© Shima Seiki
© Shima Seiki

Once the fabric data is ready, it can be combined into the product image using the mapping editor function. Users can select the fabric they want to combine with the product data, and it will be imposed onto the product. The texture and 3D effect of the fabric are realistically expressed and, crucially, the natural shade and shadowing of the product are maintained. More time is saved here as there is no need to add shadowing manually to garment folds and drape lines.

© Shima Seiki
© Shima Seiki

Shima advised that the key to successful product edits lies in the preparation of the original product image. Products with plainer fabrics often work best in terms of simplicity of process (though patterned images can be prepared and edited too with a little more work). Their advice to avoid black products where possible made sense, as within black products the shading is often lost resulting in loss of 3D impact.

© Shima Seiki
© Shima Seiki
© Shima Seiki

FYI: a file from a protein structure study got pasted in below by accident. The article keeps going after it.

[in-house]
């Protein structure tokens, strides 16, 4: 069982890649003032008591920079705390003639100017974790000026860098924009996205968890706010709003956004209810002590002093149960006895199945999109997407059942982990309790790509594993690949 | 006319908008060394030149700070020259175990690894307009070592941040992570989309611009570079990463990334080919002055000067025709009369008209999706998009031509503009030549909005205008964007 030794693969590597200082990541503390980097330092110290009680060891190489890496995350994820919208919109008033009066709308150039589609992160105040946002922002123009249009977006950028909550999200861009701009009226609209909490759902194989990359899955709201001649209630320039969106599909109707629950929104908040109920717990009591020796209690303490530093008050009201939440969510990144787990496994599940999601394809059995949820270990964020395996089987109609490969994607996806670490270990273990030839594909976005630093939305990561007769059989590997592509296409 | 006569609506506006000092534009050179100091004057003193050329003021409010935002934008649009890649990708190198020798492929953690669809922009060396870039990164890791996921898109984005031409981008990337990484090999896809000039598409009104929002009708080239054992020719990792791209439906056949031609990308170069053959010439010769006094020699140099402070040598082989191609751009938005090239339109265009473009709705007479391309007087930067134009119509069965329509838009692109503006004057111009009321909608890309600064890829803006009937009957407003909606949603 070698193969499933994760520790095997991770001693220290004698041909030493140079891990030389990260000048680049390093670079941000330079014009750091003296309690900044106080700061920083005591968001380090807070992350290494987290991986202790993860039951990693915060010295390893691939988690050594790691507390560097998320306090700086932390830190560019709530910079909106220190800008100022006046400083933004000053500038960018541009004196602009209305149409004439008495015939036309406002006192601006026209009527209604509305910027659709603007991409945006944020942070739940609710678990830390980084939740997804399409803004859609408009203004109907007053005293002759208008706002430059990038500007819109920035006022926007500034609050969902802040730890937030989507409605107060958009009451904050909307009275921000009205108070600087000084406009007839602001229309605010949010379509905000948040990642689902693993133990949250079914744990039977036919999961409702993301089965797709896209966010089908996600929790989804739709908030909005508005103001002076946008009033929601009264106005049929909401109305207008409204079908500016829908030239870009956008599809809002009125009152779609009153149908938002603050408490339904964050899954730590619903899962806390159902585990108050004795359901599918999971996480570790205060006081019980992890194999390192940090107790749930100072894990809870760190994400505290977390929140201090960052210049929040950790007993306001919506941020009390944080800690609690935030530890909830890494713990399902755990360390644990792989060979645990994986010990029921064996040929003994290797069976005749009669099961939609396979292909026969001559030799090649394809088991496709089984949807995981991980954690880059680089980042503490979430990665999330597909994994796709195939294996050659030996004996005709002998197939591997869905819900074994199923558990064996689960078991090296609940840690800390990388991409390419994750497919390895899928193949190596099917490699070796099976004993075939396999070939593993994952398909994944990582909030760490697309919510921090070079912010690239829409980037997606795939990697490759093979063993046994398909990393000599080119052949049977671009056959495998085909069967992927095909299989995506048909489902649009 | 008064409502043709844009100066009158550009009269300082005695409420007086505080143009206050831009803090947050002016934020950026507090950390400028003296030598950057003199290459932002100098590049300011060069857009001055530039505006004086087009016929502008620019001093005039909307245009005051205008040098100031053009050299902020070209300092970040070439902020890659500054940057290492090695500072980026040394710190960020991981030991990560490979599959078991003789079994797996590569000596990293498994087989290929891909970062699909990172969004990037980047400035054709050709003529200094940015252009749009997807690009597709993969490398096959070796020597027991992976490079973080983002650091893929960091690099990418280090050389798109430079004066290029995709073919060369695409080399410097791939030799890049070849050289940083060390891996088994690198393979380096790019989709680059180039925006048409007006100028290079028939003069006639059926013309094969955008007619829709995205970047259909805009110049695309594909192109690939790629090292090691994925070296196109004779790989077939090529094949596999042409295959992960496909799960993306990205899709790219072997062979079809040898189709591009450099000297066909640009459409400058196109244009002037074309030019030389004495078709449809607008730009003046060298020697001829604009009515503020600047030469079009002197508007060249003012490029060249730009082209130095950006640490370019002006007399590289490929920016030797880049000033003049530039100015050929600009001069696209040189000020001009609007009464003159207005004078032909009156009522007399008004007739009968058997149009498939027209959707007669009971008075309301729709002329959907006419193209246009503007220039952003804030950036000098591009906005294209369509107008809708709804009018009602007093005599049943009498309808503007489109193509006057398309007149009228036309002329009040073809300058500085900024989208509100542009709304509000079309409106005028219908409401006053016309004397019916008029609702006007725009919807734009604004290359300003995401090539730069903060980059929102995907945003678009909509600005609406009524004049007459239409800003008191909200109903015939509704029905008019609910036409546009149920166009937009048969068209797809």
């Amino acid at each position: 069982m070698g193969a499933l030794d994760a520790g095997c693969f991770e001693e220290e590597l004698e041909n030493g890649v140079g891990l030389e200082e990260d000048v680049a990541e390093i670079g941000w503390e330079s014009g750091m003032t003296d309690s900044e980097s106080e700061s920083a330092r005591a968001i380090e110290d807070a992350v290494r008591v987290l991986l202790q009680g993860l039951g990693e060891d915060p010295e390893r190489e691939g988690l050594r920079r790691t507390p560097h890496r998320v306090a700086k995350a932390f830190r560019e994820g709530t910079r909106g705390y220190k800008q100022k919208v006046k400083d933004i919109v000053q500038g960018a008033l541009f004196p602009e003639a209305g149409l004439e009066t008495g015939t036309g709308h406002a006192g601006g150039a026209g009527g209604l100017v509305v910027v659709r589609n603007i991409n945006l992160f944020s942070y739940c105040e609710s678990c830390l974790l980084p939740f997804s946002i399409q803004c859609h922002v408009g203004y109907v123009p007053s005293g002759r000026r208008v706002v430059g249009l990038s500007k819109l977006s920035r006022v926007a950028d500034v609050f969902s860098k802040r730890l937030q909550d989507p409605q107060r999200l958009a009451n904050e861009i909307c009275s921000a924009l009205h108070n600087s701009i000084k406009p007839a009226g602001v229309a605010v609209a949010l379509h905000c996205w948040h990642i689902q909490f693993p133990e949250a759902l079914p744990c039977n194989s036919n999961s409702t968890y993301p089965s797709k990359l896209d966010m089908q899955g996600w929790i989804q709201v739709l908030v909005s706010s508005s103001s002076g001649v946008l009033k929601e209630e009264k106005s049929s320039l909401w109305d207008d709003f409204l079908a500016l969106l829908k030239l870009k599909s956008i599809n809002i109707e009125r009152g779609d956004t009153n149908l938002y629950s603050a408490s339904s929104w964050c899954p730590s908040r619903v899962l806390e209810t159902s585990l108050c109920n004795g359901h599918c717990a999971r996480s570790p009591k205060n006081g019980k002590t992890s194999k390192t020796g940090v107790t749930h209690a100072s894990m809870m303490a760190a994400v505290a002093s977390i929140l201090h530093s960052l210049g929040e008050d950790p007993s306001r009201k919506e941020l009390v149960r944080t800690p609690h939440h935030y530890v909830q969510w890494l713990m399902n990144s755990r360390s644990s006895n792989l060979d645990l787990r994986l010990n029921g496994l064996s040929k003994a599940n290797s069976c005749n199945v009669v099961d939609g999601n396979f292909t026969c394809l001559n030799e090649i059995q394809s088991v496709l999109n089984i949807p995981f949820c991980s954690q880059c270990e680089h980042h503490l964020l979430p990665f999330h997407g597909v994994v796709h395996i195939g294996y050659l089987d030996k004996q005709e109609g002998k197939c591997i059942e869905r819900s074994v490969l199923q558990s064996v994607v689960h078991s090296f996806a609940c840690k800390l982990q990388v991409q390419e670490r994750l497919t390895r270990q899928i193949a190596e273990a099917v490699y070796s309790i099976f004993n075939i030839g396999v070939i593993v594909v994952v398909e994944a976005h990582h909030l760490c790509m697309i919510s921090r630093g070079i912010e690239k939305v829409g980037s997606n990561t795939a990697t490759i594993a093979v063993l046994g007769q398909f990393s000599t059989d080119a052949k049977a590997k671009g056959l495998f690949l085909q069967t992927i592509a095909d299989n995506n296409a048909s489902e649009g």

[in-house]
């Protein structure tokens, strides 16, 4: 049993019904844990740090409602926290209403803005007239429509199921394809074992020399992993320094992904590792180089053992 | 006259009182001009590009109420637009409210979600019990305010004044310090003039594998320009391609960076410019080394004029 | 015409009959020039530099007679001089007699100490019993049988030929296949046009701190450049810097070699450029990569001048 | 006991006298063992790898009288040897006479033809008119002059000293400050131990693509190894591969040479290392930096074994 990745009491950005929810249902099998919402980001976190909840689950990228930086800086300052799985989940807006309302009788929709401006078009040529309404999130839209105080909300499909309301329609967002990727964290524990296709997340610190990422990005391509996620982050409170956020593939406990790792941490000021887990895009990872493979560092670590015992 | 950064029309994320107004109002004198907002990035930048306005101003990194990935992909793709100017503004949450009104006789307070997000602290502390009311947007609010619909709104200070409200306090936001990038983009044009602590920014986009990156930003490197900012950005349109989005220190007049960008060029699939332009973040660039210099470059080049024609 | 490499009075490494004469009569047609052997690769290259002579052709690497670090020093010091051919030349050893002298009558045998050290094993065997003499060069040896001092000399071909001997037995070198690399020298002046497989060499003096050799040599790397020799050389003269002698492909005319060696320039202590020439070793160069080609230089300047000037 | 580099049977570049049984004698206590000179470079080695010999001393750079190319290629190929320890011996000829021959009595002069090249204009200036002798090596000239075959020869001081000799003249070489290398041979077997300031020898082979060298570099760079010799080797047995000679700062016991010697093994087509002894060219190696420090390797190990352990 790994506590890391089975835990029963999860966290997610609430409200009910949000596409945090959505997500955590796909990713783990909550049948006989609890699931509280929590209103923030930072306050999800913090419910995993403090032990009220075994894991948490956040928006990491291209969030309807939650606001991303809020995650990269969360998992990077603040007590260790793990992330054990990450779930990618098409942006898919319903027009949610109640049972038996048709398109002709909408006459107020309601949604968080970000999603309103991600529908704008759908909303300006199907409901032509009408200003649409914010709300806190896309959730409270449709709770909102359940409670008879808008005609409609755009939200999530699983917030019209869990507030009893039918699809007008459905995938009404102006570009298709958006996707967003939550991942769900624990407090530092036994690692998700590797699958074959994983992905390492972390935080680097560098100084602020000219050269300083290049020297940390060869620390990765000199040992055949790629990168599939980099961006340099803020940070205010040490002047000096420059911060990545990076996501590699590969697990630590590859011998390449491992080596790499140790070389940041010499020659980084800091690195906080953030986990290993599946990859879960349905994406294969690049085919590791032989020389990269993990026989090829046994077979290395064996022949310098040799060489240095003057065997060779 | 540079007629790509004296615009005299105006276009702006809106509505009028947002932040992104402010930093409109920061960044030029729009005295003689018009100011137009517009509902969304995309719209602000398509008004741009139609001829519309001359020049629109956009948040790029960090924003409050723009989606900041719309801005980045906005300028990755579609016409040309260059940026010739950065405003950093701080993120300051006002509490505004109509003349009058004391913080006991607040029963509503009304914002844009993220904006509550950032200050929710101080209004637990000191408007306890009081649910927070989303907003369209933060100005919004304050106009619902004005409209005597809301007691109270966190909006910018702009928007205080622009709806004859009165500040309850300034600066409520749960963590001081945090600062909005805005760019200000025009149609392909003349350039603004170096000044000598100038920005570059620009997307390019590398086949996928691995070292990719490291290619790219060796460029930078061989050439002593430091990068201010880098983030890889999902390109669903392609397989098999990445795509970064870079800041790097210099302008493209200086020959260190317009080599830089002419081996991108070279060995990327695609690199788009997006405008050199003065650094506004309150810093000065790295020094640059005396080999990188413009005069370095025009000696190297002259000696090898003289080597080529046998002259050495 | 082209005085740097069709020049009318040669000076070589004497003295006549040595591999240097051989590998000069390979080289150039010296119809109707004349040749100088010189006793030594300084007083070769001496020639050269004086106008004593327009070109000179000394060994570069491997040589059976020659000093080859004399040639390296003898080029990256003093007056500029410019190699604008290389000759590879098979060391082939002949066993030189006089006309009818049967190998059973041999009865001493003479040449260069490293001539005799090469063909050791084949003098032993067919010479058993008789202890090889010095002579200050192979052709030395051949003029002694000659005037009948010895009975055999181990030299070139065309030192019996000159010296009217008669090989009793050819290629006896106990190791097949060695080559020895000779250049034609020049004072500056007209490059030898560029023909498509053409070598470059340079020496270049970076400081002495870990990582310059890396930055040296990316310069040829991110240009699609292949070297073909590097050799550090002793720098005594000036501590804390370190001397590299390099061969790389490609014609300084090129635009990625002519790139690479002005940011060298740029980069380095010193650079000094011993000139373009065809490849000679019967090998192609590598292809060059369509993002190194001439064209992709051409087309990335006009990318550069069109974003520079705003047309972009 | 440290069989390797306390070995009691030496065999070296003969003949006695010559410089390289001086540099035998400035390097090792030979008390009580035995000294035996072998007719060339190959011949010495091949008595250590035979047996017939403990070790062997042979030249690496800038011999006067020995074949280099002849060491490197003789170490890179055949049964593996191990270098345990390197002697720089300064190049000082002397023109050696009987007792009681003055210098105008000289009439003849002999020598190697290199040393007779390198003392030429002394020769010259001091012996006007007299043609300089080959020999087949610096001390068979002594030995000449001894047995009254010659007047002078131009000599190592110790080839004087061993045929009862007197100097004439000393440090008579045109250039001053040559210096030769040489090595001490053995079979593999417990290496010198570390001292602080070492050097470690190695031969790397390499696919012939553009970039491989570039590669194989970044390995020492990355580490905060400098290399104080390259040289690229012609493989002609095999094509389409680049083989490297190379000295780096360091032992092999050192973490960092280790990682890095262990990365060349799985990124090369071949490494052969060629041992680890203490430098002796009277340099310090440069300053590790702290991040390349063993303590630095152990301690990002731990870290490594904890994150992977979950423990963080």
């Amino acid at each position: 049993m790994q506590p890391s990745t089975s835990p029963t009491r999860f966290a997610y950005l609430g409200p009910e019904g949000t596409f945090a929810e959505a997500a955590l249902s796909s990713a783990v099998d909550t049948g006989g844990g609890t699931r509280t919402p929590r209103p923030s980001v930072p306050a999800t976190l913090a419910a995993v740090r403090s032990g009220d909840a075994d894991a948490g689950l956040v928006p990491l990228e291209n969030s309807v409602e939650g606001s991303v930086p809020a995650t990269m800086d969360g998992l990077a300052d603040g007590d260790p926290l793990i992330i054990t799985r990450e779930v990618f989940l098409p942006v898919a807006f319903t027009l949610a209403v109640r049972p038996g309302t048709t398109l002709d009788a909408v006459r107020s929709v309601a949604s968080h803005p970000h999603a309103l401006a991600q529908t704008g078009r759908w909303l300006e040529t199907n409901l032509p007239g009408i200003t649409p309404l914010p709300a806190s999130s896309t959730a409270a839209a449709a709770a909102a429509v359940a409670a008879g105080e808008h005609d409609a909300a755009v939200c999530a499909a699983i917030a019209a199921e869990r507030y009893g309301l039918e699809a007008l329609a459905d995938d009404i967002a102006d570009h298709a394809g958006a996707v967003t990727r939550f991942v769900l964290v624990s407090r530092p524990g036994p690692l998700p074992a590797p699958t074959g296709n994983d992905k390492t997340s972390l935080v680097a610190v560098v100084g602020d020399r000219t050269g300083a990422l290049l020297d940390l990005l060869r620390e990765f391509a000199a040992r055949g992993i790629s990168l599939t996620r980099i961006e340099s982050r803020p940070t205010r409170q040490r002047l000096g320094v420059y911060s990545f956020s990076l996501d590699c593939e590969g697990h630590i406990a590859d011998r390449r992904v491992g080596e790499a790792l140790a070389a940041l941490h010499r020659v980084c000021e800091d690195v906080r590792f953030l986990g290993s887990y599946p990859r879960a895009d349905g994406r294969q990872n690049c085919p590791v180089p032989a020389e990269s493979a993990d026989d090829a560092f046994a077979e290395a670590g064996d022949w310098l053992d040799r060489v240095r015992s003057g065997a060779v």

© Shima Seiki

Once completed, edited images can be saved in a variety of settings and formats to ensure suitable outputs for e-commerce use.

© Shima Seiki
© Shima Seiki

Colour way function

As well as imposing fabrics onto products, Apex can simply change the colours of products too. First users must specify the area of the product within the image they are using, selecting only the part to be recoloured. The automatic stencil setting accurately outlines the product, and paint mode allows users to adjust any areas which may have gone ‘outside the lines’. By inverting the stencilled area once completed, the background is then blanked out, allowing Apex to focus on just the product area to re colour.